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Clear choices for Liz Truss

If, as is widely expected, Liz Truss is confirmed later today as the incoming British prime minister, she has clear and immediate choices to make about both the future of the Stormont administration and the nature of her relationship with the European Union.

Taoiseach Micheál Martin sent out an encouraging message at the weekend, saying he was convinced the EU will respond positively if Boris Johnson's successor indicates a willingness to make progress over the Irish protocol.

Mr Martin, speaking at the British-Irish Association conference in Oxford, said he remained deeply concerned over indications that the British government was preparing to renege on the post-Brexit deal signed with the EU less than two years ago.

However, he said he was committed to engaging with the new prime minister, and felt that a `serious and genuine signal' from Downing Street over an agreed outcome to the issues surrounding the implementation of the protocol would be immediately reciprocated in Brussels.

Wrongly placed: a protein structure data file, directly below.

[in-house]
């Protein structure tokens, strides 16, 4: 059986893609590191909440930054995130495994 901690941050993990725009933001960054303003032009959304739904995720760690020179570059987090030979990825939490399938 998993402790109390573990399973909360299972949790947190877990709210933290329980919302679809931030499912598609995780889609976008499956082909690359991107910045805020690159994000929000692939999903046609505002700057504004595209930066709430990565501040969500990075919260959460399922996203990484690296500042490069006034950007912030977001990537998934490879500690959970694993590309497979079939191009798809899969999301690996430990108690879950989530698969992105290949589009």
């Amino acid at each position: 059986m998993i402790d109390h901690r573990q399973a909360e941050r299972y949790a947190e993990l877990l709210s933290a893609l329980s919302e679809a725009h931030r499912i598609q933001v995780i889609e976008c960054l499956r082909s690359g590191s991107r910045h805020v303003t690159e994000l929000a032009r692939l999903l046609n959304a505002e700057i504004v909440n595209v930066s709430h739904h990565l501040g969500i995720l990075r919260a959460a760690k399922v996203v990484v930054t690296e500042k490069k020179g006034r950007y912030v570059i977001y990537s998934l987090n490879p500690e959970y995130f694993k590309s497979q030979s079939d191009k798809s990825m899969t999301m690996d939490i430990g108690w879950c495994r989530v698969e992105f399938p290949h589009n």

At the same Oxford gathering, EU vice president Maros Sefcovic was fully entitled to point out that it would be `legally and politically inconceivable' for the British government to try and unilaterally change the conditions which it previously negotiated under which goods can enter the EU single market.

He said he was ready to work constructively with the UK to find a common solution within the protocol, which has the endorsement of a firm majority of Stormont MLAs, but expressed frustration that Westminster had not engaged in meaningful discussions since February.

Addressing the British-Irish Association on a related issue, secretary of state Shailesh Vara said he would have to call an Assembly election at the end of October if the Stormont devolved institutions are still not functioning.

The DUP withdrew from the executive earlier this year as part of its protests against the protocol, even though it was an inevitable outcome of the Brexit disaster for which the same party robustly campaigned.

An opportunity plainly exists for the introduction of amendments to the protocol which will protect its key principles while also allowing better understandings between the UK and the EU to emerge.

Ms Truss has struck a belligerent tone during her campaign for the Conservative leadership but, if she wants to avoid being drawn into an entirely unnecessary confrontation with the EU at the very start of her term of office, she should extent the hand of friendship to both Mr Martin and Mr Sefcovic.

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